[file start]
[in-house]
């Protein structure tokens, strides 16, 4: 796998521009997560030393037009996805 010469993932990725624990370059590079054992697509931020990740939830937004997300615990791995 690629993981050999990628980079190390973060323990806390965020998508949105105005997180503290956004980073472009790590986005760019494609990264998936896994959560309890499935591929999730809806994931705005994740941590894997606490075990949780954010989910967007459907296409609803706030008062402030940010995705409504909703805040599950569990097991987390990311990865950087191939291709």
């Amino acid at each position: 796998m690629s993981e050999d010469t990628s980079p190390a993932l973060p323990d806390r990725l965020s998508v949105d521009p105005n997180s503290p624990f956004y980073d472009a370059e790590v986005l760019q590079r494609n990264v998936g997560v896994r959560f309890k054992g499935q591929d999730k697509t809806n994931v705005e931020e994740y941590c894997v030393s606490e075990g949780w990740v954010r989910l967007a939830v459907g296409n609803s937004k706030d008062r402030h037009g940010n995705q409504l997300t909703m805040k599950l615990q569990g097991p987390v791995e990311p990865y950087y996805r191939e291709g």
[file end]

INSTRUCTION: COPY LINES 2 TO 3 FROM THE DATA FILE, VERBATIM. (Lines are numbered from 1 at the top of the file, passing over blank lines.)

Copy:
């Protein structure tokens, strides 16, 4: 796998521009997560030393037009996805 010469993932990725624990370059590079054992697509931020990740939830937004997300615990791995 690629993981050999990628980079190390973060323990806390965020998508949105105005997180503290956004980073472009790590986005760019494609990264998936896994959560309890499935591929999730809806994931705005994740941590894997606490075990949780954010989910967007459907296409609803706030008062402030940010995705409504909703805040599950569990097991987390990311990865950087191939291709």
């Amino acid at each position: 796998m690629s993981e050999d010469t990628s980079p190390a993932l973060p323990d806390r990725l965020s998508v949105d521009p105005n997180s503290p624990f956004y980073d472009a370059e790590v986005l760019q590079r494609n990264v998936g997560v896994r959560f309890k054992g499935q591929d999730k697509t809806n994931v705005e931020e994740y941590c894997v030393s606490e075990g949780w990740v954010r989910l967007a939830v459907g296409n609803s937004k706030d008062r402030h037009g940010n995705q409504l997300t909703m805040k599950l615990q569990g097991p987390v791995e990311p990865y950087y996805r191939e291709g």